And no crowd I know of celebrates like a Jamaican crowd—banging pot covers they’ve converted to madcap cymbals, slamming palms on every flat surface in sight, turning the built environment into a drum kit. I was habituated, then, to believe a game isn’t worth seeing if there’s no pulsating energy around it; there’s no real action at a game if I can’t watch the watchers. The show is in the areas far beyond the stadium.
When I visited Lagos a few months ago, I instinctively looked, as I often do when I’m abroad, for signs of the one Jamaican everyone knows. Sure enough, I spotted more than a few people in Bob Marley T-shirts, and made a new friend, the Afrobeat musician Edaoto Olaolu Agbeniyi, in part because of our shared love for my countryman’s music and his support for pan-African struggle and unity. But as I explored the city’s teeming sidewalks and streets with Edaoto as my guide, I noticed just about everyone rushing by at warp speed. Lagos in a hurry is nothing unusual—the city is so fast-paced that one is reluctant to make any claims about it lest the place revise itself before you finish writing down your observations. But I felt an enthusiastic gale pushing everyone along to the same end.
Edaoto explained that people were quickening their paces to see a football game. With the World Cup approaching, and Nigeria’s beloved national team readying for Russia, I thought the Super Eagles must have had a warm-up match, so I asked whom Nigeria was playing. Edaoto turned to me, with a grin: “It’s not Nigeria. It’s Liverpool and Real Madrid.”
One wonders if his being born and raised in Lagos, and based not far from there, has drawn Esiebo’s eye to the ways people reshape their environment. Lagos is, after all, not merely a city on the move but also one preoccupied with change—self-improvement literature is hawked in the middle of streets overflowing with people intent on reinventing themselves and remaking their environs. It’s a city of constant improvisation. A city that seems made for people who find inventive ways to carve out space for leisure in the face of—really, under the actual shadow of—urban renewal and too-often merciless change.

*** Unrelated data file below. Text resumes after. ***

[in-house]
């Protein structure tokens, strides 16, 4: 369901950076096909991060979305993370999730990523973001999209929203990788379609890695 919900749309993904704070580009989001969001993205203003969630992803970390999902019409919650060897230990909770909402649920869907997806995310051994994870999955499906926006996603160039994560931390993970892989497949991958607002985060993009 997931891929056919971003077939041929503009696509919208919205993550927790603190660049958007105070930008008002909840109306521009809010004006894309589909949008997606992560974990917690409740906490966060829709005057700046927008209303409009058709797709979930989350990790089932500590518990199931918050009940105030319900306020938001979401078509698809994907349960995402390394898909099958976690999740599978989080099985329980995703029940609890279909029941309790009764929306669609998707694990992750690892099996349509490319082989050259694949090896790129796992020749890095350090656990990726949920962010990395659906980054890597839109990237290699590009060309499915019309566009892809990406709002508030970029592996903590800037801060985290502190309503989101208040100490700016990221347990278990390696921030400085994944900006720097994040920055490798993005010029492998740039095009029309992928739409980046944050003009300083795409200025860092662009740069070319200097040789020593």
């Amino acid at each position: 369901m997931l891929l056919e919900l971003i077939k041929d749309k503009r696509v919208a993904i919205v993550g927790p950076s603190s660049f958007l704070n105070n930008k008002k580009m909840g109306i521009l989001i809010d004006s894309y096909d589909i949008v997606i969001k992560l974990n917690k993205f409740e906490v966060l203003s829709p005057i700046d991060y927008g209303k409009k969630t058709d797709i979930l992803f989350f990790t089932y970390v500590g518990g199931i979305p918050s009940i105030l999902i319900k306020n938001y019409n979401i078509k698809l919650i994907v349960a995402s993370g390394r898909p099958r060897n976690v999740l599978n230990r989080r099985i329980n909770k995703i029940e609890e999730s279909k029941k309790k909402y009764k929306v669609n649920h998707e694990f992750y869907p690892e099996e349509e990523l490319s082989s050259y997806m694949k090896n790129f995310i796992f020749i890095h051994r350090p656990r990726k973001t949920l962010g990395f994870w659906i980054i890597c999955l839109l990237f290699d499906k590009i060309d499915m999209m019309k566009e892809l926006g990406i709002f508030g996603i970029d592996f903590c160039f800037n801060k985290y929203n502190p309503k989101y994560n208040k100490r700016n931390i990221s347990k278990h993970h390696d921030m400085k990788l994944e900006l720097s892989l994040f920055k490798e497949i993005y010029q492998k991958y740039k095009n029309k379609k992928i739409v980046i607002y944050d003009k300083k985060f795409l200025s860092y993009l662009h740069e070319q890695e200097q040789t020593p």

How do people strengthen their identities by sharing space with strangers? How do they lose themselves with abandon in community, and gain a richer sense of self or personal freedom? How is being black, and part of a community of blacks, a bridge to unity and pathway to variegated expression? Esiebo pursues those questions across West Africa, and ends up in barbershops and hair salons, documenting—in the project Pride (2012)—stories of how strangers who co-exist share intimacies and thereby transform their spaces into places of trust and joy. Traveling around West Africa, he recognizes that football, like barbershops, reveals people’s inclination to reinvent themselves and transform their surroundings.